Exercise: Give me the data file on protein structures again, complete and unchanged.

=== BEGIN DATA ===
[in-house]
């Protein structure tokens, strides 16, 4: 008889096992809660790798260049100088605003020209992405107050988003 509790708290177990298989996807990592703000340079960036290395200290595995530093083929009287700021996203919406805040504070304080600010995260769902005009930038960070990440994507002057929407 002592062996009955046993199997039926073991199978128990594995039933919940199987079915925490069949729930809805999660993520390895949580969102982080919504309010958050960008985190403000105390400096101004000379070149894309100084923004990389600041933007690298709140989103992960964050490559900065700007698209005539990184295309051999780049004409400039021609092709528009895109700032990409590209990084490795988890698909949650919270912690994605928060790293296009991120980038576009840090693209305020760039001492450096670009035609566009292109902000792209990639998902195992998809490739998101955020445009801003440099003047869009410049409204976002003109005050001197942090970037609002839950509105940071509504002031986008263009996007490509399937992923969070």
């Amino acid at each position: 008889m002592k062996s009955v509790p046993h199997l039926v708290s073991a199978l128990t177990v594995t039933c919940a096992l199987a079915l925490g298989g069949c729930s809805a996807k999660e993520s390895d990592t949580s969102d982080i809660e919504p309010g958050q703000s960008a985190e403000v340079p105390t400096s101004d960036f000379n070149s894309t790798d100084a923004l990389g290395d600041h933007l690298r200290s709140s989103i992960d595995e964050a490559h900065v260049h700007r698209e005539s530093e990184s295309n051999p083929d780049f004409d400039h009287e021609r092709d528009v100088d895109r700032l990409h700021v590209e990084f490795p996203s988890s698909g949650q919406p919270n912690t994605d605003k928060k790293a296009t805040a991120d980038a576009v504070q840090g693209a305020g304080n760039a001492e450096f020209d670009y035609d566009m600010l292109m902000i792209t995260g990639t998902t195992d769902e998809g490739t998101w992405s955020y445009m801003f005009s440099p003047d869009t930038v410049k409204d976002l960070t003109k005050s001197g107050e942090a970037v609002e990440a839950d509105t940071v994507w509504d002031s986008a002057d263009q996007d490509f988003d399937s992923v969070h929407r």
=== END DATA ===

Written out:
[in-house]
């Protein structure tokens, strides 16, 4: 008889096992809660790798260049100088605003020209992405107050988003 509790708290177990298989996807990592703000340079960036290395200290595995530093083929009287700021996203919406805040504070304080600010995260769902005009930038960070990440994507002057929407 002592062996009955046993199997039926073991199978128990594995039933919940199987079915925490069949729930809805999660993520390895949580969102982080919504309010958050960008985190403000105390400096101004000379070149894309100084923004990389600041933007690298709140989103992960964050490559900065700007698209005539990184295309051999780049004409400039021609092709528009895109700032990409590209990084490795988890698909949650919270912690994605928060790293296009991120980038576009840090693209305020760039001492450096670009035609566009292109902000792209990639998902195992998809490739998101955020445009801003440099003047869009410049409204976002003109005050001197942090970037609002839950509105940071509504002031986008263009996007490509399937992923969070």
């Amino acid at each position: 008889m002592k062996s009955v509790p046993h199997l039926v708290s073991a199978l128990t177990v594995t039933c919940a096992l199987a079915l925490g298989g069949c729930s809805a996807k999660e993520s390895d990592t949580s969102d982080i809660e919504p309010g958050q703000s960008a985190e403000v340079p105390t400096s101004d960036f000379n070149s894309t790798d100084a923004l990389g290395d600041h933007l690298r200290s709140s989103i992960d595995e964050a490559h900065v260049h700007r698209e005539s530093e990184s295309n051999p083929d780049f004409d400039h009287e021609r092709d528009v100088d895109r700032l990409h700021v590209e990084f490795p996203s988890s698909g949650q919406p919270n912690t994605d605003k928060k790293a296009t805040a991120d980038a576009v504070q840090g693209a305020g304080n760039a001492e450096f020209d670009y035609d566009m600010l292109m902000i792209t995260g990639t998902t195992d769902e998809g490739t998101w992405s955020y445009m801003f005009s440099p003047d869009t930038v410049k409204d976002l960070t003109k005050s001197g107050e942090a970037v609002e990440a839950d509105t940071v994507w509504d002031s986008a002057d263009q996007d490509f988003d399937s992923v969070h929407r």